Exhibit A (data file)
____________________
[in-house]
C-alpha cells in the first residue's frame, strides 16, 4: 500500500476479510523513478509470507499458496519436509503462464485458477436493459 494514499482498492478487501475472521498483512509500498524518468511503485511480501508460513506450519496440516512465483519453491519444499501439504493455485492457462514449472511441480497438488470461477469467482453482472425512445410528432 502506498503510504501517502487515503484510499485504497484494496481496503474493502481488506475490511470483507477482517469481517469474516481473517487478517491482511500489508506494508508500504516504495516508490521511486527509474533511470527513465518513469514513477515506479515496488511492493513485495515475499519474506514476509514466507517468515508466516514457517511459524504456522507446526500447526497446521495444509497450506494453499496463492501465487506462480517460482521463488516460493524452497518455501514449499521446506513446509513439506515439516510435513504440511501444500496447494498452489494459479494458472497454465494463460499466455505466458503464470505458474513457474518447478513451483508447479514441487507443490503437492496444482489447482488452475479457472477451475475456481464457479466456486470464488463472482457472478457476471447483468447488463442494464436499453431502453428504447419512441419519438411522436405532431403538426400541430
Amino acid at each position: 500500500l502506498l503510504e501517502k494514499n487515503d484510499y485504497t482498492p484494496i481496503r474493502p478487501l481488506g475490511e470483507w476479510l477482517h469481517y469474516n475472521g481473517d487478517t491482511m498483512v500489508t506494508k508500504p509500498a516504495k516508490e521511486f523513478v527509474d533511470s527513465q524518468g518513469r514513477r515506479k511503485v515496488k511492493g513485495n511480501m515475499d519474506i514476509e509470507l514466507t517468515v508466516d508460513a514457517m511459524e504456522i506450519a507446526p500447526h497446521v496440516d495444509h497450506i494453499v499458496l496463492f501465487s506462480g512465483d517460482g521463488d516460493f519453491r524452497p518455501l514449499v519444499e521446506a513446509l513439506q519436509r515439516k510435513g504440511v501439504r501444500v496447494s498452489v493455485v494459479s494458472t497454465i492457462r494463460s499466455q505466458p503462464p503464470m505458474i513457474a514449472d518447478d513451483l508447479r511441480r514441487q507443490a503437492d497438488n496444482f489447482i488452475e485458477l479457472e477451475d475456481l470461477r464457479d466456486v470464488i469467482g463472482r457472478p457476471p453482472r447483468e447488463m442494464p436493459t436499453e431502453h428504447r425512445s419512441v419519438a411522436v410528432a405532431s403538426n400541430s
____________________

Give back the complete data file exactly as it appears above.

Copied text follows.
[in-house]
C-alpha cells in the first residue's frame, strides 16, 4: 500500500476479510523513478509470507499458496519436509503462464485458477436493459 494514499482498492478487501475472521498483512509500498524518468511503485511480501508460513506450519496440516512465483519453491519444499501439504493455485492457462514449472511441480497438488470461477469467482453482472425512445410528432 502506498503510504501517502487515503484510499485504497484494496481496503474493502481488506475490511470483507477482517469481517469474516481473517487478517491482511500489508506494508508500504516504495516508490521511486527509474533511470527513465518513469514513477515506479515496488511492493513485495515475499519474506514476509514466507517468515508466516514457517511459524504456522507446526500447526497446521495444509497450506494453499496463492501465487506462480517460482521463488516460493524452497518455501514449499521446506513446509513439506515439516510435513504440511501444500496447494498452489494459479494458472497454465494463460499466455505466458503464470505458474513457474518447478513451483508447479514441487507443490503437492496444482489447482488452475479457472477451475475456481464457479466456486470464488463472482457472478457476471447483468447488463442494464436499453431502453428504447419512441419519438411522436405532431403538426400541430
Amino acid at each position: 500500500l502506498l503510504e501517502k494514499n487515503d484510499y485504497t482498492p484494496i481496503r474493502p478487501l481488506g475490511e470483507w476479510l477482517h469481517y469474516n475472521g481473517d487478517t491482511m498483512v500489508t506494508k508500504p509500498a516504495k516508490e521511486f523513478v527509474d533511470s527513465q524518468g518513469r514513477r515506479k511503485v515496488k511492493g513485495n511480501m515475499d519474506i514476509e509470507l514466507t517468515v508466516d508460513a514457517m511459524e504456522i506450519a507446526p500447526h497446521v496440516d495444509h497450506i494453499v499458496l496463492f501465487s506462480g512465483d517460482g521463488d516460493f519453491r524452497p518455501l514449499v519444499e521446506a513446509l513439506q519436509r515439516k510435513g504440511v501439504r501444500v496447494s498452489v493455485v494459479s494458472t497454465i492457462r494463460s499466455q505466458p503462464p503464470m505458474i513457474a514449472d518447478d513451483l508447479r511441480r514441487q507443490a503437492d497438488n496444482f489447482i488452475e485458477l479457472e477451475d475456481l470461477r464457479d466456486v470464488i469467482g463472482r457472478p457476471p453482472r447483468e447488463m442494464p436493459t436499453e431502453h428504447r425512445s419512441v419519438a411522436v410528432a405532431s403538426n400541430s